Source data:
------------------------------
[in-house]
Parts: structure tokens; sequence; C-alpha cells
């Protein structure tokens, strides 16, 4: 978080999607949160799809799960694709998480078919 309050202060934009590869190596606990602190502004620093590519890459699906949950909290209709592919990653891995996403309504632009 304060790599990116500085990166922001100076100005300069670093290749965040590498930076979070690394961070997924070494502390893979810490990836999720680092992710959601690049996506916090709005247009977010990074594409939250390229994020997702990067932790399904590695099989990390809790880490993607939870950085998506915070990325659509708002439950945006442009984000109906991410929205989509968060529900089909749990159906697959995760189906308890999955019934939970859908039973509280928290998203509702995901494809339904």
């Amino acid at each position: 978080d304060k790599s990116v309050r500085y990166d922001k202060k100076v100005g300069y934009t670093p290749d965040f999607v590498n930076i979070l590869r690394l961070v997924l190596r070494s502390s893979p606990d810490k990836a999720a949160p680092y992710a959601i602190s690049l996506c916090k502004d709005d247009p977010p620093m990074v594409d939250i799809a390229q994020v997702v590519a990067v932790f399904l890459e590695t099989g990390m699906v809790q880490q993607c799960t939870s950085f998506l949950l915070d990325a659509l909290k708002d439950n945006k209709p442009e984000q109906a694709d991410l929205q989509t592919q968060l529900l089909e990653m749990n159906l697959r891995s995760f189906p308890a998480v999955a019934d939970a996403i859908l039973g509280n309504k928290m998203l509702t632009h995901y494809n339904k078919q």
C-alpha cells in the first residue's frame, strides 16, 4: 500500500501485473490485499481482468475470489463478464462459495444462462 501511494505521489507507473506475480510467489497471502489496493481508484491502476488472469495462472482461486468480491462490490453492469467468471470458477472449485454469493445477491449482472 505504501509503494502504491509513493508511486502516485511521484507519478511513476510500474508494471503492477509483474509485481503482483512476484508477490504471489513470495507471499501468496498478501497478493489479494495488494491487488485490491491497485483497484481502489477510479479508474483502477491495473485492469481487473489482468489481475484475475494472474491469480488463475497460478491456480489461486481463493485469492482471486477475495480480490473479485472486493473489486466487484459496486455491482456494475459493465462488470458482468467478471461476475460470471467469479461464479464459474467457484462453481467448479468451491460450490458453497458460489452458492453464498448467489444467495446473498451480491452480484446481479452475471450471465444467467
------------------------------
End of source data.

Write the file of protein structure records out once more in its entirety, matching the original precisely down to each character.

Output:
[in-house]
Parts: structure tokens; sequence; C-alpha cells
């Protein structure tokens, strides 16, 4: 978080999607949160799809799960694709998480078919 309050202060934009590869190596606990602190502004620093590519890459699906949950909290209709592919990653891995996403309504632009 304060790599990116500085990166922001100076100005300069670093290749965040590498930076979070690394961070997924070494502390893979810490990836999720680092992710959601690049996506916090709005247009977010990074594409939250390229994020997702990067932790399904590695099989990390809790880490993607939870950085998506915070990325659509708002439950945006442009984000109906991410929205989509968060529900089909749990159906697959995760189906308890999955019934939970859908039973509280928290998203509702995901494809339904």
């Amino acid at each position: 978080d304060k790599s990116v309050r500085y990166d922001k202060k100076v100005g300069y934009t670093p290749d965040f999607v590498n930076i979070l590869r690394l961070v997924l190596r070494s502390s893979p606990d810490k990836a999720a949160p680092y992710a959601i602190s690049l996506c916090k502004d709005d247009p977010p620093m990074v594409d939250i799809a390229q994020v997702v590519a990067v932790f399904l890459e590695t099989g990390m699906v809790q880490q993607c799960t939870s950085f998506l949950l915070d990325a659509l909290k708002d439950n945006k209709p442009e984000q109906a694709d991410l929205q989509t592919q968060l529900l089909e990653m749990n159906l697959r891995s995760f189906p308890a998480v999955a019934d939970a996403i859908l039973g509280n309504k928290m998203l509702t632009h995901y494809n339904k078919q």
C-alpha cells in the first residue's frame, strides 16, 4: 500500500501485473490485499481482468475470489463478464462459495444462462 501511494505521489507507473506475480510467489497471502489496493481508484491502476488472469495462472482461486468480491462490490453492469467468471470458477472449485454469493445477491449482472 505504501509503494502504491509513493508511486502516485511521484507519478511513476510500474508494471503492477509483474509485481503482483512476484508477490504471489513470495507471499501468496498478501497478493489479494495488494491487488485490491491497485483497484481502489477510479479508474483502477491495473485492469481487473489482468489481475484475475494472474491469480488463475497460478491456480489461486481463493485469492482471486477475495480480490473479485472486493473489486466487484459496486455491482456494475459493465462488470458482468467478471461476475460470471467469479461464479464459474467457484462453481467448479468451491460450490458453497458460489452458492453464498448467489444467495446473498451480491452480484446481479452475471450471465444467467